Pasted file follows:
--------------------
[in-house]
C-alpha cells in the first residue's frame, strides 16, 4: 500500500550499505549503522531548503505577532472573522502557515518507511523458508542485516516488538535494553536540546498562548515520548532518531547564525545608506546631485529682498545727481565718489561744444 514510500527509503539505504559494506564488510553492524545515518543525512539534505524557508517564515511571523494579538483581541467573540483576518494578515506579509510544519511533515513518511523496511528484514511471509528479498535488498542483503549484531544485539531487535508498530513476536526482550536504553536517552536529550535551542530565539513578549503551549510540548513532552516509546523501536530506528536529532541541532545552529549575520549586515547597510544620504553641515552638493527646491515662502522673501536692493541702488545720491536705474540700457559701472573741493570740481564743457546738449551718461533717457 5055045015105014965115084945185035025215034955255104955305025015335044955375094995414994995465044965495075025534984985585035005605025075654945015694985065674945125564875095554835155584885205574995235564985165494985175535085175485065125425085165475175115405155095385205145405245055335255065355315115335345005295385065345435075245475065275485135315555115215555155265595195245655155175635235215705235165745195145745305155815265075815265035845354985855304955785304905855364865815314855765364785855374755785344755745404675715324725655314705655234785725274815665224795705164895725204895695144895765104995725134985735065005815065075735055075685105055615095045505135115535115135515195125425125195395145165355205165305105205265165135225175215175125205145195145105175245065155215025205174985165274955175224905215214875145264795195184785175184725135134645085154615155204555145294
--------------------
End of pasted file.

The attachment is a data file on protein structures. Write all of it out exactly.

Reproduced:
[in-house]
C-alpha cells in the first residue's frame, strides 16, 4: 500500500550499505549503522531548503505577532472573522502557515518507511523458508542485516516488538535494553536540546498562548515520548532518531547564525545608506546631485529682498545727481565718489561744444 514510500527509503539505504559494506564488510553492524545515518543525512539534505524557508517564515511571523494579538483581541467573540483576518494578515506579509510544519511533515513518511523496511528484514511471509528479498535488498542483503549484531544485539531487535508498530513476536526482550536504553536517552536529550535551542530565539513578549503551549510540548513532552516509546523501536530506528536529532541541532545552529549575520549586515547597510544620504553641515552638493527646491515662502522673501536692493541702488545720491536705474540700457559701472573741493570740481564743457546738449551718461533717457 5055045015105014965115084945185035025215034955255104955305025015335044955375094995414994995465044965495075025534984985585035005605025075654945015694985065674945125564875095554835155584885205574995235564985165494985175535085175485065125425085165475175115405155095385205145405245055335255065355315115335345005295385065345435075245475065275485135315555115215555155265595195245655155175635235215705235165745195145745305155815265075815265035845354985855304955785304905855364865815314855765364785855374755785344755745404675715324725655314705655234785725274815665224795705164895725204895695144895765104995725134985735065005815065075735055075685105055615095045505135115535115135515195125425125195395145165355205165305105205265165135225175215175125205145195145105175245065155215025205174985165274955175224905215214875145264795195184785175184725135134645085154615155204555145294